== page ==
Best BIM Bad BIM is back! Answered from either a personal or industry-viewpoint perspective, BBBB sees a member of the #GlobalBIMCrew divulge their best and worst BIM experiences and what they learned from each. This week, Stride Treglown’s Senior Architectural Technologist, Chris Van Essen discusses his most fulfilling Building Information Modelling project and the importance of communication.
Chris’ Best BIM experience?
Starting from the beginning on the landmark RNLI Boat Building Facility Level 2 BIM project and seeing it grow into a construction federated model back in 2013. The project was a great learning tool for future projects with all parties involved. The ability to have co-ordinated information from an early stage and being able to produce developed design information is paramount. It’s great to see the project in its entirety and how its proceeded heavily into the construction phase. It’s going to be interesting to see how the contractor takes it to FM BIM requirements.
I will always use this project as a benchmark for co-ordinated information and share the knowledge I have obtained for all future projects.
Chris’ Worst BIM experience?
My worst experience seems to be a reoccurring theme working with various consultants who have not signed up to BIM yet. The biggest frustration with this scenario is working with design team members who like talking the talk, but not walking the walk. We as an industry should not be looking to be dishonest to get work, it should be embraced and help offered where needed.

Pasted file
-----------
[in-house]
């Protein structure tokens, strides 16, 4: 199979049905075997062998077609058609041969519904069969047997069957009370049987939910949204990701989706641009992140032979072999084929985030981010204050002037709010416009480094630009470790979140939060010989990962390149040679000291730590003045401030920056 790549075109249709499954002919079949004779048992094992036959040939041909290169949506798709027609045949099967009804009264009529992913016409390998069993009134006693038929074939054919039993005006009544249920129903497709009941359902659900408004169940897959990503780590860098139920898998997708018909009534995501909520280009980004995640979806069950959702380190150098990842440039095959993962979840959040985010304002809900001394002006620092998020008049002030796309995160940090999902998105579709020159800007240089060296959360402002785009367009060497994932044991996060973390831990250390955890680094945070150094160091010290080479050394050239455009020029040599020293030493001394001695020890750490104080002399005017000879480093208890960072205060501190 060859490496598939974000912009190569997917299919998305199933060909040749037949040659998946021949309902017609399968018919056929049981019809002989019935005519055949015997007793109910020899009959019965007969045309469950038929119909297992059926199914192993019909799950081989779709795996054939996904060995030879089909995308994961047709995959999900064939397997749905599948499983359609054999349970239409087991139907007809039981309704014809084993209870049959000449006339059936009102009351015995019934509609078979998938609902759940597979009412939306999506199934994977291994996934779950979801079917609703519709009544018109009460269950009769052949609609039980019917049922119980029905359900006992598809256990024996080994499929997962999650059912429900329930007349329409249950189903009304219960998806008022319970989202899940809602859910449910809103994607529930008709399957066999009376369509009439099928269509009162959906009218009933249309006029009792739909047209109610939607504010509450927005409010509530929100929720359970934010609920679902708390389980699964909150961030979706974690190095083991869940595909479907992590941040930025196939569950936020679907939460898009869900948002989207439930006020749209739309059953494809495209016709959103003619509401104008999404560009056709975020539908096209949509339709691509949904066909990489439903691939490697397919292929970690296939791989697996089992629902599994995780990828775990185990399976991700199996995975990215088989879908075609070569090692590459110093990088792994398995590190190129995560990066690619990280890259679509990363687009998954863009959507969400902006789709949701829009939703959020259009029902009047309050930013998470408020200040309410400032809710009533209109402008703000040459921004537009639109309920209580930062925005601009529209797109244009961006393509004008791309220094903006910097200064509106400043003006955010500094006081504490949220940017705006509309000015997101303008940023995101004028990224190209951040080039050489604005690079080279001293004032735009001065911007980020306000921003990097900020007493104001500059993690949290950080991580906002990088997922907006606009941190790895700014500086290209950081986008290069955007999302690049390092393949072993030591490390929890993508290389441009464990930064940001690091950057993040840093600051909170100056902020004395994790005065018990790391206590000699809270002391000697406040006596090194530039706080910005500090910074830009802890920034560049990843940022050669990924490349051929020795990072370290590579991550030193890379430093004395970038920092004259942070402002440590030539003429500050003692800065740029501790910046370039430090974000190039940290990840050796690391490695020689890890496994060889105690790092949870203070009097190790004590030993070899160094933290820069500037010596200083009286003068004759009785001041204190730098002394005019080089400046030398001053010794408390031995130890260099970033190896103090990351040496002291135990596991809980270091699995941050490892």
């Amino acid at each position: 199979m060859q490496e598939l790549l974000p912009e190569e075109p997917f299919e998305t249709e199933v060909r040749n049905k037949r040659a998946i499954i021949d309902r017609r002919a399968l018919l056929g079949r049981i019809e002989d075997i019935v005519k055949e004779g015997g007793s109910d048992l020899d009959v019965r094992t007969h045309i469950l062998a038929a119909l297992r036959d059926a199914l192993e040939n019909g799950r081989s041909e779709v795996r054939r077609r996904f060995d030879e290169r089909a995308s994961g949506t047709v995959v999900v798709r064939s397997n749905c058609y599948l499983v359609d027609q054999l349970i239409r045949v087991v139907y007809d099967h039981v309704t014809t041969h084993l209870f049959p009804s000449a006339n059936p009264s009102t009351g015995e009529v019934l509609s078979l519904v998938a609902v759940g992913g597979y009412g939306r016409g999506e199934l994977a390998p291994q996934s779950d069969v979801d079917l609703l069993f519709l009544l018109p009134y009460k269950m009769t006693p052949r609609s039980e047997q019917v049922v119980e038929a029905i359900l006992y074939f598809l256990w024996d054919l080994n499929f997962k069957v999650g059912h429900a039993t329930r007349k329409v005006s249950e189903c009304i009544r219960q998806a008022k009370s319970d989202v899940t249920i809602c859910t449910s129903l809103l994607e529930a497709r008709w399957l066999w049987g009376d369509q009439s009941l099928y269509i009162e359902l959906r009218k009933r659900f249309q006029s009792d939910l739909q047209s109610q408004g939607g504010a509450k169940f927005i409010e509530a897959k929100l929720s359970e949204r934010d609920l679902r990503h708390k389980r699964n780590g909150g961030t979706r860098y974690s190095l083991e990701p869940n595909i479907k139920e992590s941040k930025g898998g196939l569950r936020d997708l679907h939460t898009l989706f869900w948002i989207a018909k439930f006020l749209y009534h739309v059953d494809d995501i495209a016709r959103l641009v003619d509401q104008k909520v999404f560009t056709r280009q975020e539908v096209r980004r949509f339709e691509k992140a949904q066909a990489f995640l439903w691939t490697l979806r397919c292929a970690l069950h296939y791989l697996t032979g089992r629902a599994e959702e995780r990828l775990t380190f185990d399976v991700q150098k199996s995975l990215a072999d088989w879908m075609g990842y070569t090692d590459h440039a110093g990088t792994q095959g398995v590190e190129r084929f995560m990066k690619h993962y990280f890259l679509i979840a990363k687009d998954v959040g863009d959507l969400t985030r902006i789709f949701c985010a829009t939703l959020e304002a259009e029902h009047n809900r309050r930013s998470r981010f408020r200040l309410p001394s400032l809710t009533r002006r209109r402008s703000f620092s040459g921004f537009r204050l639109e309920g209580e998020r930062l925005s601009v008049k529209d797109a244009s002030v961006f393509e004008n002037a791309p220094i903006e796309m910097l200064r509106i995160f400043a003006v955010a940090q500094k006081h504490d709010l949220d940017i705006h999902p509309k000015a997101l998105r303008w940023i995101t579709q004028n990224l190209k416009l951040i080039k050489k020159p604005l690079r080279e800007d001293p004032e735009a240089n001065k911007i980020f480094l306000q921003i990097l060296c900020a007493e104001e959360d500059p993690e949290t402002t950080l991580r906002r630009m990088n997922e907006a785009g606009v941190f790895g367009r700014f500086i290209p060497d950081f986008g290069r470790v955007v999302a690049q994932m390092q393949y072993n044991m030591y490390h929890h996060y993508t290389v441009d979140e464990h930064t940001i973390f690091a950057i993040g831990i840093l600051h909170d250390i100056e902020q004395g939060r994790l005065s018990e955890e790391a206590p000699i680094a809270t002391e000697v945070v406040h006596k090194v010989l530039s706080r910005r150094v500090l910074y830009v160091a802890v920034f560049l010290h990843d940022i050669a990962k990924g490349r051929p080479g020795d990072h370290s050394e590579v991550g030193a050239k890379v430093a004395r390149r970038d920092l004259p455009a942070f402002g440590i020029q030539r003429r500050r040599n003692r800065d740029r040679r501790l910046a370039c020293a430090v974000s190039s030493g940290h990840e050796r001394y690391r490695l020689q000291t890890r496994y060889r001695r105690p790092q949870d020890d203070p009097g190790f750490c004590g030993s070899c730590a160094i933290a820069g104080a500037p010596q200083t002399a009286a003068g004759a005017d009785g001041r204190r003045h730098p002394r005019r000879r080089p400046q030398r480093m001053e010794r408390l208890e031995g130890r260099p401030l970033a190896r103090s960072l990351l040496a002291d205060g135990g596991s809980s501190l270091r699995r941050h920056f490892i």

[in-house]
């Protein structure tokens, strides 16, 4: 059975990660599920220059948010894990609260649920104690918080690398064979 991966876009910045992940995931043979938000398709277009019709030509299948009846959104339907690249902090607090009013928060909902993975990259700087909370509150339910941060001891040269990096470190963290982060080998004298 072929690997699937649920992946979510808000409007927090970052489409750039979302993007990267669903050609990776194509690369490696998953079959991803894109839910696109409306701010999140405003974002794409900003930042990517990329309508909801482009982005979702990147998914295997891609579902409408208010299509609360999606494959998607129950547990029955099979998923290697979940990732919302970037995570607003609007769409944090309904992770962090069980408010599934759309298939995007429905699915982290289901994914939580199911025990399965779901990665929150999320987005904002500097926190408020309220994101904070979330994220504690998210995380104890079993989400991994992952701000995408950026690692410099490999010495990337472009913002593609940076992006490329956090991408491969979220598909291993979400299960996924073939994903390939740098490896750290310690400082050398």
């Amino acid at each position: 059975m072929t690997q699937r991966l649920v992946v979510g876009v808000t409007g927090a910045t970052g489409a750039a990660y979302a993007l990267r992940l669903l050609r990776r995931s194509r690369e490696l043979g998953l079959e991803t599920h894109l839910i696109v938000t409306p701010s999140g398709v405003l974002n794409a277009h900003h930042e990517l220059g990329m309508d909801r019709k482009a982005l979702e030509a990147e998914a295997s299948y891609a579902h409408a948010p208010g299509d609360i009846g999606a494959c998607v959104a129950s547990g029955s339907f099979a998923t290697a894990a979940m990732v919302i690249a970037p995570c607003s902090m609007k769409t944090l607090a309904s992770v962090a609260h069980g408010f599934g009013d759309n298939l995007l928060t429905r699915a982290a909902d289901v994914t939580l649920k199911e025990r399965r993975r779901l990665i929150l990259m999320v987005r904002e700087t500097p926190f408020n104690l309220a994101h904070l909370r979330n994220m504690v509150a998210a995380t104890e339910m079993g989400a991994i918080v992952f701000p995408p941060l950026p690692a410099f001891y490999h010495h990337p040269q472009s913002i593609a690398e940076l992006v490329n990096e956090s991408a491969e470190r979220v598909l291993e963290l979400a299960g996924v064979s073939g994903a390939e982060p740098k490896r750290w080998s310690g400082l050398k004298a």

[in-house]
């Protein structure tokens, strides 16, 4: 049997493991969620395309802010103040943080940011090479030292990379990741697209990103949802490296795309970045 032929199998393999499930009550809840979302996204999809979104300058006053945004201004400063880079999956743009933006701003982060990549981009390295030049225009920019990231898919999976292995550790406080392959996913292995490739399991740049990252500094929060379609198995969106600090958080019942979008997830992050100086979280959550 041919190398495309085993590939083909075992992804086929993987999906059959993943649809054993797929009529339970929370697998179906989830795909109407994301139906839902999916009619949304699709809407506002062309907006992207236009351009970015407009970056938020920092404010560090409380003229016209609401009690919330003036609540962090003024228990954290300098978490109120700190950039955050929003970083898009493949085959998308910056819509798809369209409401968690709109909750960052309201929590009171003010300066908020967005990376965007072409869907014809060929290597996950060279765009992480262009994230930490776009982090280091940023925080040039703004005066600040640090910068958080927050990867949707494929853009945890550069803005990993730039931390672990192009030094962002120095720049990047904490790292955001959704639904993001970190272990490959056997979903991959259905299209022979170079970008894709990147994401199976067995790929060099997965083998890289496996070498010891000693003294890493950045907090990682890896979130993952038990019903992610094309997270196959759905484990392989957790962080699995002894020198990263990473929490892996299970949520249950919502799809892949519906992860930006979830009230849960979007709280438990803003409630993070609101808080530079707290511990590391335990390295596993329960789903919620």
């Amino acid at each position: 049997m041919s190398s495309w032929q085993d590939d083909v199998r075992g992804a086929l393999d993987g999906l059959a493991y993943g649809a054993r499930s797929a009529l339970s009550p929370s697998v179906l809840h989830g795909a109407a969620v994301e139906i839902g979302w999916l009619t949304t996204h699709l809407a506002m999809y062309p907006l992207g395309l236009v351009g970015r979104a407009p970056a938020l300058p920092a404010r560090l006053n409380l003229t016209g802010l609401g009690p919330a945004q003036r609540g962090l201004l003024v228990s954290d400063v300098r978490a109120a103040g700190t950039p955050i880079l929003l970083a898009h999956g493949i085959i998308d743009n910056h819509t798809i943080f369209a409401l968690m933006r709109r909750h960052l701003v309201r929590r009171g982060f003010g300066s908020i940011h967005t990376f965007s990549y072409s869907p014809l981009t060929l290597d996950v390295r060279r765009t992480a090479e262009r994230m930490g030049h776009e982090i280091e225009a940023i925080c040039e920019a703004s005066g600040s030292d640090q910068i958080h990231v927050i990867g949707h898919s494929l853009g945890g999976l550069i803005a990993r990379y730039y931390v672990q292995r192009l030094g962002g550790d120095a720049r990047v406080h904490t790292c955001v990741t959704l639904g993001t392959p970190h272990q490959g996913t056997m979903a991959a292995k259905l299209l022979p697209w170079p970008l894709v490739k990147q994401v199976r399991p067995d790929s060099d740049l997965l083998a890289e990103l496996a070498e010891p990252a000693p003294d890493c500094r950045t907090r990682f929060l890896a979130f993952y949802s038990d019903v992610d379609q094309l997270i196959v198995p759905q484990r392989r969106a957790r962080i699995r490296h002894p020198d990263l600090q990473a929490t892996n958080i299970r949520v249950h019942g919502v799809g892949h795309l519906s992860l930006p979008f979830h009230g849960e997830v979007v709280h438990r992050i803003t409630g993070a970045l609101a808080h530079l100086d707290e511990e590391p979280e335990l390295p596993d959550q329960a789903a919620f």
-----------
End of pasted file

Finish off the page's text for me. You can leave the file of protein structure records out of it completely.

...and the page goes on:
This is not only a problem that will cause delays, but will also damage reputations and working relationships.
I’ve recently worked on a project where the requirement was to identify various steelwork and ductwork clashes. This process on such a large scheme needed to be more efficient and streamlined. Going through thousands of clashes the traditional way is tedious. The only way to eradicate this problem is to educate the industry and design team members, this takes time but will be extremely valuable for the future.
What lessons has Chris learned from both?
Each project needs to make sure the design team understands from the beginning, what they are getting involved in. Not to mention what outputs will be delivered to the client. A clear BIM strategy sets out the expectations for each design team member, this can and will lead to a better project starting point. Eliminating the consequences of poor communication and disjointed information is half the battle with capital and operational expenditure. The bottom line; efficiency and communication is the key to a successful project.
Try not to complicate the BIM world, it needs to be kept simple and to the point. The output is deliverable information that is accurate, free from errors, reduces costs and provides the client with over and above their expectations. This in turn will lead to consistent and repetitive revenue.
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